Have you ever been out in the field and thought, “What the heck is this thing?” or had a customer ask you that exact question? Identification is one of the cornerstones of good pest management. This app may be able to help. It has an artificial intelligence program that gives you some guesses as to what an organism might be if you upload a picture. As more people add pictures and help identify species in the program, it makes better and better suggestions of what species you may be looking at by learning from the additional uploaded information. Human experts then weigh in and confirm or suggest another species at some point in the future. It takes two human confirmations to mark a picture as research grade and confirm the species. This app can identify (or attempt to identify) any living organism, including plants, insects, spiders, mammals, fungi, etc. iNaturalist can provide at least an educated guess as to a classification group, which can be really handy and useful for newbies or even seasoned technicians. Plus it’s just fun to use and learn more about the world around us!
Now for the bad news. It’s not all roses and sunshine for the app. There are some definite drawbacks. First, you have to be able to get a decent picture. That can be difficult, especially for fast moving, cryptic, or very tiny species. Second, it could be a long time until a human expert gets around to identifying the species you uploaded, especially if the picture isn’t clear. It may not be identifiable even by an expert without a good picture, but this goes back to number one. Third, it doesn’t always get it right, so don’t rely exclusively on it for identification by any means. This program still makes mistakes. Also, it relies on humans for research grade identification and let’s face it: humans definitely make mistakes too. Fourth, it is more targeted toward naturalists(the name might give that away), but pest species are part of nature too, so don’t think you can’t use it in the pest control world just because there are more uploads of butterflies than cockroaches.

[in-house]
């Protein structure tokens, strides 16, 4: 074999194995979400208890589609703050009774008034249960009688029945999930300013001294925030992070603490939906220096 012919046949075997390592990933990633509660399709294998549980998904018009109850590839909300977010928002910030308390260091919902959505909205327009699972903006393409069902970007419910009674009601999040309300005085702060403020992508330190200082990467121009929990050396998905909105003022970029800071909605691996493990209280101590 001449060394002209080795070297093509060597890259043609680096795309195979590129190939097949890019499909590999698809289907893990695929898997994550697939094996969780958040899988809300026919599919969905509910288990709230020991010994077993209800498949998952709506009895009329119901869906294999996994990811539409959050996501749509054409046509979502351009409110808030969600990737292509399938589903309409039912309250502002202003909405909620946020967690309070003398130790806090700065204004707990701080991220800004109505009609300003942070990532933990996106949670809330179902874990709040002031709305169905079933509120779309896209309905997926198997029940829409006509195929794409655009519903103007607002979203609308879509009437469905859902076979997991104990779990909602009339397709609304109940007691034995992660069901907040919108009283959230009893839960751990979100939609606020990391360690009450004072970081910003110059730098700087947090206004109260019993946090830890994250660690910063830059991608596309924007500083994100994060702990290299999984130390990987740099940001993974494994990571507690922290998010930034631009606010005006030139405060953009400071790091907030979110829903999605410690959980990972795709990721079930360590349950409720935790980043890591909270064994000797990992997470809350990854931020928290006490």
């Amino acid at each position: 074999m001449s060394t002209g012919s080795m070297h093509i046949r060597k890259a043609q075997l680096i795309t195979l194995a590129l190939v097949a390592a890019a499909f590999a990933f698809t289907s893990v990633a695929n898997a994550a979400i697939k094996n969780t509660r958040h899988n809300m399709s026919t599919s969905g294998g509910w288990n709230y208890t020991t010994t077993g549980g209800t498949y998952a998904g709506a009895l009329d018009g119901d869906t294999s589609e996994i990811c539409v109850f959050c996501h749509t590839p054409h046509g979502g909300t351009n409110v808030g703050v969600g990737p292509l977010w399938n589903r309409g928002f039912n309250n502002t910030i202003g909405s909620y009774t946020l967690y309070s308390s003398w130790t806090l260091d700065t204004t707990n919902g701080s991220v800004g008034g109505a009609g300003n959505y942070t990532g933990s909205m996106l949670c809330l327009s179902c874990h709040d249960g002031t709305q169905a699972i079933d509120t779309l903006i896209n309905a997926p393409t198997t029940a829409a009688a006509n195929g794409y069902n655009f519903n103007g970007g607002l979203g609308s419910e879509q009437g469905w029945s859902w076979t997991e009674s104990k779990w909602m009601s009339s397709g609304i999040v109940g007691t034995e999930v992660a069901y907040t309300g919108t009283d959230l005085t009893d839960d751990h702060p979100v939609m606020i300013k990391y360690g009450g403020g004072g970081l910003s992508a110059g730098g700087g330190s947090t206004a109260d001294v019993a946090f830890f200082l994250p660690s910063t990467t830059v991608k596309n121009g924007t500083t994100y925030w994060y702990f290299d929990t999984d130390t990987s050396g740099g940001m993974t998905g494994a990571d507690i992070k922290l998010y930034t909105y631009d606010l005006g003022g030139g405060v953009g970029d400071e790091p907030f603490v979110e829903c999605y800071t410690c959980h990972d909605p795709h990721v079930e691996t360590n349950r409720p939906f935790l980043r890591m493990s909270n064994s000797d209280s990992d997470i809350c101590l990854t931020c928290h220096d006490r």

The good news is as people continue to use it, it will keep getting better and better and it is a great learning tool. It also gives sighting graphs, which often correlate to the seasonality of the species, giving you an idea of when the species will be at peak populations.